Last week’s post, “Preparing For The Best,” offered suggestions for preparing for a visit with a loved one who suffers with Alzheimer’s or dementia. There were many responses and additional suggestions, and I sincerely thank each of you for sharing excellent information with us.
Gallivanta of “Silkannthreades” provided this link to the “The Art Of Urging those With Dementia to Think.” This is excellent information about the benefits of viewing art, making art and responding to art for those with Alzheimer’s and dementia. http://www.stuff.co.nz/the-press/news/8739661/The-art-of-urging-those-with-dementia-to-think
Pablo Picasso said, “Art washes away from the soul the dust of everyday life.” In my experience with the failing memories of both my parents, art also temporarily washes away the confusion of Alzheimer’s and dementia.
For instance, using the three wonderful paintings from the early 1900s, imagine viewing these very large, colorful paintings with an Alzheimer’s or dementia patient. For “Riders of the Dawn,” the focus could be the action. Which horse do you like best? Or start with a statement: My favorite horse is this one (and point), and then ask if they agree. For early stages of dementia, you might ask, Where do you think they’re going? and let them create a story or build on a memory.
Or move on to “Indian Weaver,” and early Alzheimer’s and dementia patients might respond to the weaving and the parent and child. The picture might trigger memories of trying to work with children around, or cute things children do.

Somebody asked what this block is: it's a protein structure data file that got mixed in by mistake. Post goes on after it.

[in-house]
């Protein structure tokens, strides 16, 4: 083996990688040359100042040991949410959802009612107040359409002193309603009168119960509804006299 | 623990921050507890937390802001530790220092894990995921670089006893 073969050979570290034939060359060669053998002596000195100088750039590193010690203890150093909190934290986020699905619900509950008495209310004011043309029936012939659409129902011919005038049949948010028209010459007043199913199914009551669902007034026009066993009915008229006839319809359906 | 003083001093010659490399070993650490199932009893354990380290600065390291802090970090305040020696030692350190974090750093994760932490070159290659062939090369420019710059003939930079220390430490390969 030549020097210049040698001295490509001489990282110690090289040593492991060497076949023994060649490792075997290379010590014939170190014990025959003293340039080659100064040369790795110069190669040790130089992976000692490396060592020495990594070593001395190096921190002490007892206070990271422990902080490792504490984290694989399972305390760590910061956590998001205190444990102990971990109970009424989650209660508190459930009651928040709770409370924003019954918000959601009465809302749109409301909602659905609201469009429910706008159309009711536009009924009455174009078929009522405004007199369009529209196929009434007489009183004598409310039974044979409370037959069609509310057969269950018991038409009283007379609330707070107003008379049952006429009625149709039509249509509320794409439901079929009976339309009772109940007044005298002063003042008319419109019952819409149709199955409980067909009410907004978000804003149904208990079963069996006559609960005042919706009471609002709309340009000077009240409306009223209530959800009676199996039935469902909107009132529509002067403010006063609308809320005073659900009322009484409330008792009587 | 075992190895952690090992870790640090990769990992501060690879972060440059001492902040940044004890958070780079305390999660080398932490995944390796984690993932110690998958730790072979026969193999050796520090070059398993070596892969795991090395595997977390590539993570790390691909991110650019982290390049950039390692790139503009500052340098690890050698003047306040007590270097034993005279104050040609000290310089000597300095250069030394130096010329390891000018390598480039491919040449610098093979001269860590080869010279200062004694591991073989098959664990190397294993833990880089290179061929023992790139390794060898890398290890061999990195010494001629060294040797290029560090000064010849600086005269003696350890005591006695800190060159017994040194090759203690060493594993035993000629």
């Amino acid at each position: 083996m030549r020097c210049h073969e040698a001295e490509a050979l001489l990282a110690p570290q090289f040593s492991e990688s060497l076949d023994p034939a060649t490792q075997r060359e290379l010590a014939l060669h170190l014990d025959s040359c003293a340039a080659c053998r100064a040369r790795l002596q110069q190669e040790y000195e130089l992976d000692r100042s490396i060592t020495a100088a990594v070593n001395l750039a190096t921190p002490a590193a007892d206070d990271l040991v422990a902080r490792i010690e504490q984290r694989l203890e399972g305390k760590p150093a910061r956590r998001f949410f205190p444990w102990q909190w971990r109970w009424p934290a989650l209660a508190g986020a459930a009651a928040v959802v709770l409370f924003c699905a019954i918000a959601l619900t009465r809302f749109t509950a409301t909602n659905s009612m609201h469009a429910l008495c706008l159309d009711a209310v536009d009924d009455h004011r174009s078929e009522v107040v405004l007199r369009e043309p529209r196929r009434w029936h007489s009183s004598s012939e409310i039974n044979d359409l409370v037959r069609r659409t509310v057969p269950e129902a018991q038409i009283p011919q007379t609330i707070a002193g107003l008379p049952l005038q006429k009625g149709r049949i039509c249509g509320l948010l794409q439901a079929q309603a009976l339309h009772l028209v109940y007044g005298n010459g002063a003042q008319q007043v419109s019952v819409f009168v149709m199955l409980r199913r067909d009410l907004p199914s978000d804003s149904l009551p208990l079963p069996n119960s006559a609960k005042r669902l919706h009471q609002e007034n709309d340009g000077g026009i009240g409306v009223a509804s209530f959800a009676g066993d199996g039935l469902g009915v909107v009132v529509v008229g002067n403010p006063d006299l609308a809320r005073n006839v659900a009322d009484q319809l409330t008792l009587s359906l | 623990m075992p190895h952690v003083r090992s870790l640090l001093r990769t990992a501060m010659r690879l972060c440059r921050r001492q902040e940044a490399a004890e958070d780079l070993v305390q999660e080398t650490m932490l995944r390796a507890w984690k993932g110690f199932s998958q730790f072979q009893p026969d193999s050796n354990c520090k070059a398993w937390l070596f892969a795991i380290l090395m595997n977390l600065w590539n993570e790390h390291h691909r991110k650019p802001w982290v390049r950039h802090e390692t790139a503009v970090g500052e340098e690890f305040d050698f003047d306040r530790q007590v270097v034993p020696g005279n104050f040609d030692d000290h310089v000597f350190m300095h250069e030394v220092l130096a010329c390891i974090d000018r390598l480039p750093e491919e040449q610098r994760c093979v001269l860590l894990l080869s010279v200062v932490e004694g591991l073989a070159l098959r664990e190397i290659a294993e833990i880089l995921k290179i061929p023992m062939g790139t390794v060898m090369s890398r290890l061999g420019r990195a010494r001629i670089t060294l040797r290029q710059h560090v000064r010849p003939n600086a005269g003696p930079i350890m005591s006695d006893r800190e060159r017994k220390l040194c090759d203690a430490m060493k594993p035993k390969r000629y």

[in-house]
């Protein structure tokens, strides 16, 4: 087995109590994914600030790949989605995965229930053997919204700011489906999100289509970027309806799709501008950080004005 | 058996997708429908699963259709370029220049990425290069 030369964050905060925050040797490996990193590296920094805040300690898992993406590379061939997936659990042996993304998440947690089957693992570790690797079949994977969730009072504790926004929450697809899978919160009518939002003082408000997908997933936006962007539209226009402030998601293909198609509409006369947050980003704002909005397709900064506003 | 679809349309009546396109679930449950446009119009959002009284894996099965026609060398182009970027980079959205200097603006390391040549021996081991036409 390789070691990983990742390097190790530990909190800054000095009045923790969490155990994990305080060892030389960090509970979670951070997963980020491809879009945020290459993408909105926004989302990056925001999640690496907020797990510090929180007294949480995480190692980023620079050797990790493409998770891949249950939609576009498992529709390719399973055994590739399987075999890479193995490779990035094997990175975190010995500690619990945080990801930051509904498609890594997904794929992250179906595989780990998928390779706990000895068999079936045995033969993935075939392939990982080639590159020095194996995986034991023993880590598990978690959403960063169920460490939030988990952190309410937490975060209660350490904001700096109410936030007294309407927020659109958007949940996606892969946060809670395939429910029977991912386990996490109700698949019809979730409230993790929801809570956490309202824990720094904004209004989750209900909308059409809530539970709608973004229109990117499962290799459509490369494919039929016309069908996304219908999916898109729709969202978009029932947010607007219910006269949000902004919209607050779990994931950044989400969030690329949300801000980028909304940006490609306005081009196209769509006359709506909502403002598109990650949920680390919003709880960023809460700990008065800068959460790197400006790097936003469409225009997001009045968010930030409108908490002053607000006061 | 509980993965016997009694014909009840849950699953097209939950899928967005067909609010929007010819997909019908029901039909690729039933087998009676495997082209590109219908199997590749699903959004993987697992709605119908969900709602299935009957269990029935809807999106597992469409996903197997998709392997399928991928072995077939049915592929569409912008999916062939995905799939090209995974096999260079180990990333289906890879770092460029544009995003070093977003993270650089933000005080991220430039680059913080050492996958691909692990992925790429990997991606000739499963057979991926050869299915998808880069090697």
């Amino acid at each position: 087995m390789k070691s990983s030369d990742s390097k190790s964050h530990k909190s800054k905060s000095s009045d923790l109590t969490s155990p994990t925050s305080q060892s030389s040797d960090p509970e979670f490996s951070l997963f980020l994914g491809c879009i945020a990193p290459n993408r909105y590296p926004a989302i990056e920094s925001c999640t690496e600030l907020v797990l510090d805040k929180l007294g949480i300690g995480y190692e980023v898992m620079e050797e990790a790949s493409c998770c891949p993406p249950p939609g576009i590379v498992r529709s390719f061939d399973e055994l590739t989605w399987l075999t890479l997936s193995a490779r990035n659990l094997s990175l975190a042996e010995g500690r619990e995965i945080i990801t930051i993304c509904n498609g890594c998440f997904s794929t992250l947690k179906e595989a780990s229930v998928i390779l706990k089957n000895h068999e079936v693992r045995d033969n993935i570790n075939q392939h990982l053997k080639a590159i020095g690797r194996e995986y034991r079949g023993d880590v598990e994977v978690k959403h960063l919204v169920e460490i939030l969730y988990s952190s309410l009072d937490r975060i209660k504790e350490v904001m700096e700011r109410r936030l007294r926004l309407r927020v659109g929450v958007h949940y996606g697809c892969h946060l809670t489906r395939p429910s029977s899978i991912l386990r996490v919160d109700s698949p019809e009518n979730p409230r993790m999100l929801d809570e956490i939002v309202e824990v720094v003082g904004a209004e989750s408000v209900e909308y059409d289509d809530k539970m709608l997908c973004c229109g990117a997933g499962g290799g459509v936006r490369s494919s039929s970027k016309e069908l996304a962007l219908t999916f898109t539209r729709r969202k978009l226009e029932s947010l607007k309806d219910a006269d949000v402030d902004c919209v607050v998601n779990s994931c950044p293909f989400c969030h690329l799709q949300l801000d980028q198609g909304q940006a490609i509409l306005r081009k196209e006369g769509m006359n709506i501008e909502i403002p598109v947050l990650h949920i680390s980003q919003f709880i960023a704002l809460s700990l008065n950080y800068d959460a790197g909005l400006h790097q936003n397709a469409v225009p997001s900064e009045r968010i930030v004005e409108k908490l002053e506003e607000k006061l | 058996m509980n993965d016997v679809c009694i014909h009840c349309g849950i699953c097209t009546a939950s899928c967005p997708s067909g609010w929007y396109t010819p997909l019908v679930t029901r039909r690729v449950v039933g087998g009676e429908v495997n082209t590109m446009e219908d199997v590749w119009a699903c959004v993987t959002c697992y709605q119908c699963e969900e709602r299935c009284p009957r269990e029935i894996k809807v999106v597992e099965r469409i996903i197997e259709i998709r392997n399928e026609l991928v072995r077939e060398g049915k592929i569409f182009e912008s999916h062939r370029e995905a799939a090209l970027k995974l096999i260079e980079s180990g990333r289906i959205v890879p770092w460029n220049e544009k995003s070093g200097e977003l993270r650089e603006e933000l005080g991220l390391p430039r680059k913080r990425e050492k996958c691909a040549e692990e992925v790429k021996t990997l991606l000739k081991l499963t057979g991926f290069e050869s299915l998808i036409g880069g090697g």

My favorite of the three paintings is “The Peacemaker.” After breakfast at The Broadmoor Hotel’s Charles Court recently, my husband Jim and my brother David and I studied this wonderful 5’x5’ 1913 painting and debated which of the characters is REALLY the Peacemaker. Art truly does make us all think, and for those with Alzheimer’s or dementia, it might possibly be the nudge that triggers memories and responses.
There are no medical solutions for dementia and Alzheimer’s at this point, and there are no quick fixes or easy answers for helping those we love who suffer with confusion and memory loss. Pablo Picasso says, “Every child is an artist. The problem is how to remain an artist once he grows up.” Maybe the same is true with keeping alive the attraction to art in the lives of ourselves and those we love.
With thanks to Rod of “Just Rod” for suggesting using CDs with favorite old songs, hymns or tunes; to Diana of “The Best Chapter” for suggesting that we read aloud to our loved ones; and to Nancy of “BackPorchBreak” for suggesting we look at family pictures together.
And special thanks to Clem, a psychiatric nurse of “Zachandclem,” who gently reminds us that Alzheimer’s victims’ fury has nothing to do with actual angry emotions, but with the dementia reaching the frontal lobe.
(My sincere thanks to the 5-star Broadmoor Hotel in Colorado Springs for allowing me to photograph some of their valuable paintings and share them with you on this blog.)